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Ecological Footprint Analysis - Article Example

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Name Subject Date Ecological Footprint Analysis The modern global world is full of opportunities and it opens numerous perspectives for different people globally. As a rule, people pay a high price for their development and advancement. The nations are focused on ecological impact of their activities and need a reliable methodological basis for ecological impact analysis…
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Ecological Footprint Analysis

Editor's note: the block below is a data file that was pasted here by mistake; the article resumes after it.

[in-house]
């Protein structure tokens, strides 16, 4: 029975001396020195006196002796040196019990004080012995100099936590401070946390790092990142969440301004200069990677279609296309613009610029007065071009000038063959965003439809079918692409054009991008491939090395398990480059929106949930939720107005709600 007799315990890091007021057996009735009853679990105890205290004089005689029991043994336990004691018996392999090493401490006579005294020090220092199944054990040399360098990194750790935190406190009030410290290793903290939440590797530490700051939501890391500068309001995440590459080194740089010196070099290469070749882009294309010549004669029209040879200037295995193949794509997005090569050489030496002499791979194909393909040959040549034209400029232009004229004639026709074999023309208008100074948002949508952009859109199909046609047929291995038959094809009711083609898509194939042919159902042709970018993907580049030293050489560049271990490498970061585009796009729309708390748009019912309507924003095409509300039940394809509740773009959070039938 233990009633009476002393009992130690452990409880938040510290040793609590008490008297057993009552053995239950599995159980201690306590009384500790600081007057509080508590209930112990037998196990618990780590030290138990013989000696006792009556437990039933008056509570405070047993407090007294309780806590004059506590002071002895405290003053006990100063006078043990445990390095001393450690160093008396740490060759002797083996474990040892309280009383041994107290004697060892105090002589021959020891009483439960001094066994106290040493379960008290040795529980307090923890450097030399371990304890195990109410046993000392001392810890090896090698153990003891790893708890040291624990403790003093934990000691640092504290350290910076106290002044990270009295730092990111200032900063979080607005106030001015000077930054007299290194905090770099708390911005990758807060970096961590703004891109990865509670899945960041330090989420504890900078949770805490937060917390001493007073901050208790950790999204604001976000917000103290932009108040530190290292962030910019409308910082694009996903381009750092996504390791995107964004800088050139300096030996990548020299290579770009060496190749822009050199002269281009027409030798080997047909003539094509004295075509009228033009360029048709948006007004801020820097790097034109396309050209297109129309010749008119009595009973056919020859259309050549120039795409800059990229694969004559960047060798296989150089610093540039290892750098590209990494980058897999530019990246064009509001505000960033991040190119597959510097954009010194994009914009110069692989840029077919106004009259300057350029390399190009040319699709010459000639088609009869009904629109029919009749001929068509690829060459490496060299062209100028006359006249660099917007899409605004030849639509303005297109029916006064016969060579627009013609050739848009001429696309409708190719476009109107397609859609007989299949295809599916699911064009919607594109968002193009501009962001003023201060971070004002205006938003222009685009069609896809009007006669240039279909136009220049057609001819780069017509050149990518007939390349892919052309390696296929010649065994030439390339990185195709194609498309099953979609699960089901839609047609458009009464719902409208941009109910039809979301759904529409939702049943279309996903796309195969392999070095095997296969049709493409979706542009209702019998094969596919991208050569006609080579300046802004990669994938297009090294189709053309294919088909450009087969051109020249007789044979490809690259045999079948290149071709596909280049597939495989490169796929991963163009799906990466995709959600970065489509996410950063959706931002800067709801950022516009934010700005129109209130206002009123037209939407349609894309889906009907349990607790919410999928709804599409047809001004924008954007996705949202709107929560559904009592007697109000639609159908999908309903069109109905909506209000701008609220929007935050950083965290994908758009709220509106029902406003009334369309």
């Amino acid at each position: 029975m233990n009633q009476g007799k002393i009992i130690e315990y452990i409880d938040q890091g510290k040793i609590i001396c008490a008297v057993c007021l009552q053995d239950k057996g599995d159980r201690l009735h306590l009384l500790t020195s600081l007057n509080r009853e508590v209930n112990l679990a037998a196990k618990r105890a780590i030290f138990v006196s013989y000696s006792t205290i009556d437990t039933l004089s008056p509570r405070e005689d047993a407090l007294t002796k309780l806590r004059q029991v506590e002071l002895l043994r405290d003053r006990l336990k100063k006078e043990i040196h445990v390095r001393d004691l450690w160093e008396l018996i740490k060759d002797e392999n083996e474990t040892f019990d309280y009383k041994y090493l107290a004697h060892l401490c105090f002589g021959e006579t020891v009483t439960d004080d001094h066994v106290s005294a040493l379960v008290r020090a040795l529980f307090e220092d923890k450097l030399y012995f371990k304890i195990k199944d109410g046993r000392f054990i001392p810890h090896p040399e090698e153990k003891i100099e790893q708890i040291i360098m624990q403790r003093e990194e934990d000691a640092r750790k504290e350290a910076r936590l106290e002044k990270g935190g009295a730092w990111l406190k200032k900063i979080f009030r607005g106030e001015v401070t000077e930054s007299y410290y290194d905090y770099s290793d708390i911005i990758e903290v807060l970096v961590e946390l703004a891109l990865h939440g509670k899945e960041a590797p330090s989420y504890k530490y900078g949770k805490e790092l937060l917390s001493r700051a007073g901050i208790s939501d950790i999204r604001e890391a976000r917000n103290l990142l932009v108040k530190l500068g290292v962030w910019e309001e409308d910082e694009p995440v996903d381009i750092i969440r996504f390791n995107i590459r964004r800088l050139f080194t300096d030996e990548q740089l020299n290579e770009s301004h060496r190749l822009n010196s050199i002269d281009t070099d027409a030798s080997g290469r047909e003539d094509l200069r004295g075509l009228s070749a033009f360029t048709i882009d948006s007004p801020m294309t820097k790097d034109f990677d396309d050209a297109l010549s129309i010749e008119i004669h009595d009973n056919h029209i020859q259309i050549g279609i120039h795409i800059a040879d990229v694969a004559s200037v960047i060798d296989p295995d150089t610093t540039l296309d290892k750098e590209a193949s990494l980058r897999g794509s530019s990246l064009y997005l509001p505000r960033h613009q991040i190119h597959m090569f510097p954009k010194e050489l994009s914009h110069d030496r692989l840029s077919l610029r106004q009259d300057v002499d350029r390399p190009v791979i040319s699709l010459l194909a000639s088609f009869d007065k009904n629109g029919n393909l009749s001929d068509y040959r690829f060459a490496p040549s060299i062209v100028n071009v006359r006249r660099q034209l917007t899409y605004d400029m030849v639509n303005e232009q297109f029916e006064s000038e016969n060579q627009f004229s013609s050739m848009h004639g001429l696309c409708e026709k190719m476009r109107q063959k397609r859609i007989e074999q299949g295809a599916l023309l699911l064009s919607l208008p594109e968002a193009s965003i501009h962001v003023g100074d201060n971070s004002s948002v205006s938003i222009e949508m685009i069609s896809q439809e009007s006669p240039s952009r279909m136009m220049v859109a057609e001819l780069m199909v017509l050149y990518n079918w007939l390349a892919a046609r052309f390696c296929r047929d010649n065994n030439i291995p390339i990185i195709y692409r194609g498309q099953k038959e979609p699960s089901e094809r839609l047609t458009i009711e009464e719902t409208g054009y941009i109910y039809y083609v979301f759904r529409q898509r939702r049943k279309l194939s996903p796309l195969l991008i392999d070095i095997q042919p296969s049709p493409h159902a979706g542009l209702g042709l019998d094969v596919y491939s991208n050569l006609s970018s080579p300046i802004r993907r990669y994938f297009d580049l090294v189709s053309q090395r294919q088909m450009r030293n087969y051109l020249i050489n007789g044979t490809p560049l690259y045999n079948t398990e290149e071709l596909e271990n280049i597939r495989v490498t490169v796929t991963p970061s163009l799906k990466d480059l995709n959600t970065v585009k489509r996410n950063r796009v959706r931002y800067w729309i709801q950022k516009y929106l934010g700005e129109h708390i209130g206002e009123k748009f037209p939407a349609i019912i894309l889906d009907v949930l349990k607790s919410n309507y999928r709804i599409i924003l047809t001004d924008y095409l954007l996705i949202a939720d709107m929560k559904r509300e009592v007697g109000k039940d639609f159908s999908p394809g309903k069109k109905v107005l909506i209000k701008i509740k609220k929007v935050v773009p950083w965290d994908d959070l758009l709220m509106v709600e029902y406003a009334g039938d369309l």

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Download file to see previous pages Further on the most popular methodologies of environmental impact measurement, such as the Ecological Footprint Analysis (EFA) and the Carbon Footprint are considered. The Ecological Footprint Analysis (EFA) first occurred in 1996 and was focused on measurements of consumed natural resources. This concept is defined in the following way: “the total area of biologically productive land and water required by an entity to sustain its current consumption levels” (Haque 2005). EFA is a helpful tool defining the magnitude of consumption. Every nation has its own measurement of EFA. For example, Canadian footprint is 7.8 ha per capita (Schmidt 2002, p. N/A). Therefore, in average, every citizen of the planet consumes 2 hectares of earth. There are many benefits of EFA as the measurement method of ecological consumption. This measurement enables nations to develop patterns of consumption. Moreover, the EFA serves as a factor of sustainability influencing policy changes and practices. Nevertheless, there are also some drawbacks in EFA. This measurement is a static and consumption is presented as a static phenomenon measured at a certain point of time. Each person can consume less goods and services and in such a way, it is not a realistic way to appropriate and consumption measurement of ecological resources. There are many factors missed in measurement of EFA, such as toxic waste production and assimilation, but much attention is paid only to environmental impact of the consumption. Very often EFA is beneficial, because it is very quick and does not require numerous attributes to the sample. There are many impurities related to gas, crucible and accelerator. In average, carbon contribution to the carbon signal can be measured and calculated (York, 2009, p. N/A). There are numerous inconsistencies triggered by the levels of impurity and this affects a failure of exact measurements. The accuracy of determination is often questioned because of quick measuring methodologies. Basically, EFA refers to the amount of resources consumed by people, especially water and land. A Carbon Footprint is focused on greenhouse gases emission. EFA contains greenhouse gas calculations. Both of these methods are focused on human activities’ impact on the ecology and the environment. Actually, there is an evident difference between these two methods, such as operational mode of methods. EFA looks like an accounting balance sheet of the global world. Minus side of the sheet is occupied by resource-consuming activities supporting human life, such as energy consumption, logging, construction, fishing or hunting and waste caused by those activities. On the plus side there is the Earth's bio-capacity, i. e. the natural ability of the environment to replace the resources and consume the waste (Heddings and Wendy, 2009, p. N/A). Ecological footprints are focused on estimation of sea and forest areas, which absorb greenhouse gases. The strategy of carbon footprints measurements has been widely spread for a long period of time (Wheeler 2004, p. N/A). The areas of greenhouse gas waste are used for increasing awareness of the gas impact on climate change. People contribute much to burn fossil fuels directly impacts an ecological footprint. More greenhouse gases require more sea and forest ...Download file to see next pagesRead More
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